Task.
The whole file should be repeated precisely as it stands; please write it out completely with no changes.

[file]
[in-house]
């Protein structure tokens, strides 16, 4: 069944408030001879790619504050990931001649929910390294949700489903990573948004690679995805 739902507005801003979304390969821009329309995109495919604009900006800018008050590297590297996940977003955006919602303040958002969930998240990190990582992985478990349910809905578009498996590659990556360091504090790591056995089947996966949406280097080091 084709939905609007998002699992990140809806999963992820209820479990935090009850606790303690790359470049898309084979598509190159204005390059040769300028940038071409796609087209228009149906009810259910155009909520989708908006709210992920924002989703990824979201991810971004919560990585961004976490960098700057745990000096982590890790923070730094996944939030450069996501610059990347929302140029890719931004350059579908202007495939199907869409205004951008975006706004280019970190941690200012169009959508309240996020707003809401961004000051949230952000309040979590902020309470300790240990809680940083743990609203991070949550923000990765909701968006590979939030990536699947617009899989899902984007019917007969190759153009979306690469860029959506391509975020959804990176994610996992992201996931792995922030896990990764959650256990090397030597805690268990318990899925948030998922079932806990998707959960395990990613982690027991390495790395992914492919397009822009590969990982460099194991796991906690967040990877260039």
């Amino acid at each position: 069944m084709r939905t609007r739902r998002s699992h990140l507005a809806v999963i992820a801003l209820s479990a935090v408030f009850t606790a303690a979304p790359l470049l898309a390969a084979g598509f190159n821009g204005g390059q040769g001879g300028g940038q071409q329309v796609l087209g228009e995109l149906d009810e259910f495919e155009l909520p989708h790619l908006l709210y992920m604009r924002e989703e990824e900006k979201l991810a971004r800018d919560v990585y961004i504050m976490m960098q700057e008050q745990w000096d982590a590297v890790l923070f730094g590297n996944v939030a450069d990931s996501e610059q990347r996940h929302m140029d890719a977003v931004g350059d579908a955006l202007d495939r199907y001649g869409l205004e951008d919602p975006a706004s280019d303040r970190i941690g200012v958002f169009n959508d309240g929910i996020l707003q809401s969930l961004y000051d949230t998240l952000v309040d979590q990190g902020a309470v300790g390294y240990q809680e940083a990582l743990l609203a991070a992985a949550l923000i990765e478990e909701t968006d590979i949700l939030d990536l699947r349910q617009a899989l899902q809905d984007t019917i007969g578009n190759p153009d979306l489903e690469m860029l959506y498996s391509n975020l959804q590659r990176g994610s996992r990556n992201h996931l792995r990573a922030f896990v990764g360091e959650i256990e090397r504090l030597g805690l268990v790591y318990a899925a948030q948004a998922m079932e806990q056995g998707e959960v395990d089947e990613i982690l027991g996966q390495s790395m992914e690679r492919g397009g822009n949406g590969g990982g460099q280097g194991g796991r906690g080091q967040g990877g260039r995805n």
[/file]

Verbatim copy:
[in-house]
């Protein structure tokens, strides 16, 4: 069944408030001879790619504050990931001649929910390294949700489903990573948004690679995805 739902507005801003979304390969821009329309995109495919604009900006800018008050590297590297996940977003955006919602303040958002969930998240990190990582992985478990349910809905578009498996590659990556360091504090790591056995089947996966949406280097080091 084709939905609007998002699992990140809806999963992820209820479990935090009850606790303690790359470049898309084979598509190159204005390059040769300028940038071409796609087209228009149906009810259910155009909520989708908006709210992920924002989703990824979201991810971004919560990585961004976490960098700057745990000096982590890790923070730094996944939030450069996501610059990347929302140029890719931004350059579908202007495939199907869409205004951008975006706004280019970190941690200012169009959508309240996020707003809401961004000051949230952000309040979590902020309470300790240990809680940083743990609203991070949550923000990765909701968006590979939030990536699947617009899989899902984007019917007969190759153009979306690469860029959506391509975020959804990176994610996992992201996931792995922030896990990764959650256990090397030597805690268990318990899925948030998922079932806990998707959960395990990613982690027991390495790395992914492919397009822009590969990982460099194991796991906690967040990877260039």
């Amino acid at each position: 069944m084709r939905t609007r739902r998002s699992h990140l507005a809806v999963i992820a801003l209820s479990a935090v408030f009850t606790a303690a979304p790359l470049l898309a390969a084979g598509f190159n821009g204005g390059q040769g001879g300028g940038q071409q329309v796609l087209g228009e995109l149906d009810e259910f495919e155009l909520p989708h790619l908006l709210y992920m604009r924002e989703e990824e900006k979201l991810a971004r800018d919560v990585y961004i504050m976490m960098q700057e008050q745990w000096d982590a590297v890790l923070f730094g590297n996944v939030a450069d990931s996501e610059q990347r996940h929302m140029d890719a977003v931004g350059d579908a955006l202007d495939r199907y001649g869409l205004e951008d919602p975006a706004s280019d303040r970190i941690g200012v958002f169009n959508d309240g929910i996020l707003q809401s969930l961004y000051d949230t998240l952000v309040d979590q990190g902020a309470v300790g390294y240990q809680e940083a990582l743990l609203a991070a992985a949550l923000i990765e478990e909701t968006d590979i949700l939030d990536l699947r349910q617009a899989l899902q809905d984007t019917i007969g578009n190759p153009d979306l489903e690469m860029l959506y498996s391509n975020l959804q590659r990176g994610s996992r990556n992201h996931l792995r990573a922030f896990v990764g360091e959650i256990e090397r504090l030597g805690l268990v790591y318990a899925a948030q948004a998922m079932e806990q056995g998707e959960v395990d089947e990613i982690l027991g996966q390495s790395m992914e690679r492919g397009g822009n949406g590969g990982g460099q280097g194991g796991r906690g080091q967040g990877g260039r995805n």